From the environmental perspective, producing food (for humans or other animals) from plants rather than animals is far more sustainable. The carbon footprint of animal-based pet food has been shown to have a significant impact on the environment. Ethically speaking, the more vegan dog treats are bought instead of animal-based ones, the fewer animals have to suffer and die to supply the dog treat market. Of course, the thing dogs will be concerned with most of all will be whether the vegan treats are tasty and satisfying… and the best way to test that is to buy some and let your companion dog be the judge!
How Many Pet Dogs Are There in the UK?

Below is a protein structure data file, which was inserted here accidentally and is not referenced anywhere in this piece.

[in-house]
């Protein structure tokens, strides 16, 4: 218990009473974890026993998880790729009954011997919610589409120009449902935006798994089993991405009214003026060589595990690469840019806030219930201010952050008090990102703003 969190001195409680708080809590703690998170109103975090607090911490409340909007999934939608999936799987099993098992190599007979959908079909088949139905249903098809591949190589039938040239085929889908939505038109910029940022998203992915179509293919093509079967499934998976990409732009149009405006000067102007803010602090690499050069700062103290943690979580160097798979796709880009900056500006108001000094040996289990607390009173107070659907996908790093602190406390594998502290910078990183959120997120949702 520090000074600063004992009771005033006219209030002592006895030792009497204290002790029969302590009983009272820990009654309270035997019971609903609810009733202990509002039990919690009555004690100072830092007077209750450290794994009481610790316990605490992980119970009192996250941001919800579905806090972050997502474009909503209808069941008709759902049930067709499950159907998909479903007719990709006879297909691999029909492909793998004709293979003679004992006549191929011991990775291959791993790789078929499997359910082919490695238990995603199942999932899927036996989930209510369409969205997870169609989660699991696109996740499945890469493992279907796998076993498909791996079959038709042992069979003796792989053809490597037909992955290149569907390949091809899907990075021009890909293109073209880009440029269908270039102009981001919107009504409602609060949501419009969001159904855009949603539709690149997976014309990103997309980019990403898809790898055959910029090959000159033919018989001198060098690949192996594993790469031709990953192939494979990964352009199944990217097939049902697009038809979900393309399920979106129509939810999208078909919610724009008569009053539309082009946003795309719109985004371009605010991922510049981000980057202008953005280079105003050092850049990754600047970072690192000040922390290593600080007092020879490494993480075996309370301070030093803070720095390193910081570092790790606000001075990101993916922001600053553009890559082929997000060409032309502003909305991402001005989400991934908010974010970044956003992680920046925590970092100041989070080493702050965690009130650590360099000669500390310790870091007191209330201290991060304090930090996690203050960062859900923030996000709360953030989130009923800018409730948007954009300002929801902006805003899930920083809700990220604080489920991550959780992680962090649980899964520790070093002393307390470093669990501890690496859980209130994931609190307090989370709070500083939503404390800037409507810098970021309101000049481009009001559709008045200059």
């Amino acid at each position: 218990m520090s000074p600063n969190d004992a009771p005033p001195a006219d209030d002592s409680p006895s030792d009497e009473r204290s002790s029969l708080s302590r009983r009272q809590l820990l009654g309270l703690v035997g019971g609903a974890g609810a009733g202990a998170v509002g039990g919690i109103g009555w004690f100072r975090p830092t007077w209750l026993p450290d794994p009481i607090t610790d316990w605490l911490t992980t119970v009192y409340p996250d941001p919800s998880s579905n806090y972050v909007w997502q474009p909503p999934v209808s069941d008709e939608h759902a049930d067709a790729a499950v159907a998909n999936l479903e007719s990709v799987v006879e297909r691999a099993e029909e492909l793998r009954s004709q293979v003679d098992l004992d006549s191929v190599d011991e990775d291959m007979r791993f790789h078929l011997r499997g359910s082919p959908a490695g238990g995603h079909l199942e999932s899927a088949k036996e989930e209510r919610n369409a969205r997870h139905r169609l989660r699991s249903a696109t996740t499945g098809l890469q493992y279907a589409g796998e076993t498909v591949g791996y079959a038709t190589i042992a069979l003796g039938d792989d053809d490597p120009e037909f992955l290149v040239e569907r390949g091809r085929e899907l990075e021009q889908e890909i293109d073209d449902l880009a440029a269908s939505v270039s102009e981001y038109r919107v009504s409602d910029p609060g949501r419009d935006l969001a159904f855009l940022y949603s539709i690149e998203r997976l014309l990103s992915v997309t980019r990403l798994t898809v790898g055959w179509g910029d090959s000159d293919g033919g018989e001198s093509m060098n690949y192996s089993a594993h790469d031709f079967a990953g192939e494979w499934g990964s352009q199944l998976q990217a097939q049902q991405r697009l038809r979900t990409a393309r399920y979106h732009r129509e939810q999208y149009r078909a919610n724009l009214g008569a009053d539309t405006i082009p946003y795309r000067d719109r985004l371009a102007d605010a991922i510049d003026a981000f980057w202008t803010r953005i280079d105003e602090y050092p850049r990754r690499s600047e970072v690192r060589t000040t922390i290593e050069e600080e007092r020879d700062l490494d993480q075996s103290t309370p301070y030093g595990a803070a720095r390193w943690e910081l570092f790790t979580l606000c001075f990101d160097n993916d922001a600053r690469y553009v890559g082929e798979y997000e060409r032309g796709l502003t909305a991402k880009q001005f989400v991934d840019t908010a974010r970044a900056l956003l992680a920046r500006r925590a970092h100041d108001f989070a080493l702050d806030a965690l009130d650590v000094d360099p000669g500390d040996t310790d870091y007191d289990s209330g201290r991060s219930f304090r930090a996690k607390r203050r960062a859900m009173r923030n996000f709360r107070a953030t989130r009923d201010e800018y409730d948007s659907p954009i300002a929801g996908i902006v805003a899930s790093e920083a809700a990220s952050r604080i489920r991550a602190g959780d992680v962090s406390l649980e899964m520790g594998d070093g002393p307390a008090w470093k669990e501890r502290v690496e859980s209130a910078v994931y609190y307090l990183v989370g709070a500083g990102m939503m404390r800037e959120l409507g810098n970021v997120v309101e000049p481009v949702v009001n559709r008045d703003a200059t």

According to the 10th Edition of the PAW Animal Wellbeing Report, based on data collated in February 2020 by the veterinary charity PDSA, there were 10.1 million dogs owned in the UK. This has increased from 9.9 million in 2019 and 8.9 million in 2018. The report states that a whopping 26% of UK adults own a dog. This means a lot of dog food and dog treats will be needed.
Vegan Dog Treats Conclusion: Nutritious & Tasty
As we have seen, there are many reasons dog treats could be deemed non-vegan. Either they are simply made out of animal parts (such as bones or rawhide) or they include any number of animal-derived ingredients. Thankfully, for those seeking vegan treats for their dogs, there are already a fair number of good value, nutritious and tasty options available.
As the number of vegans continues to grow, those who have companion dogs will no doubt increasingly begin to seek out vegan treats and pet food. That will lead to more vegan-friendly products materialising for dogs in the coming years and given they are often highly nutritious, this is sure to lead to plenty of happy and healthy dogs.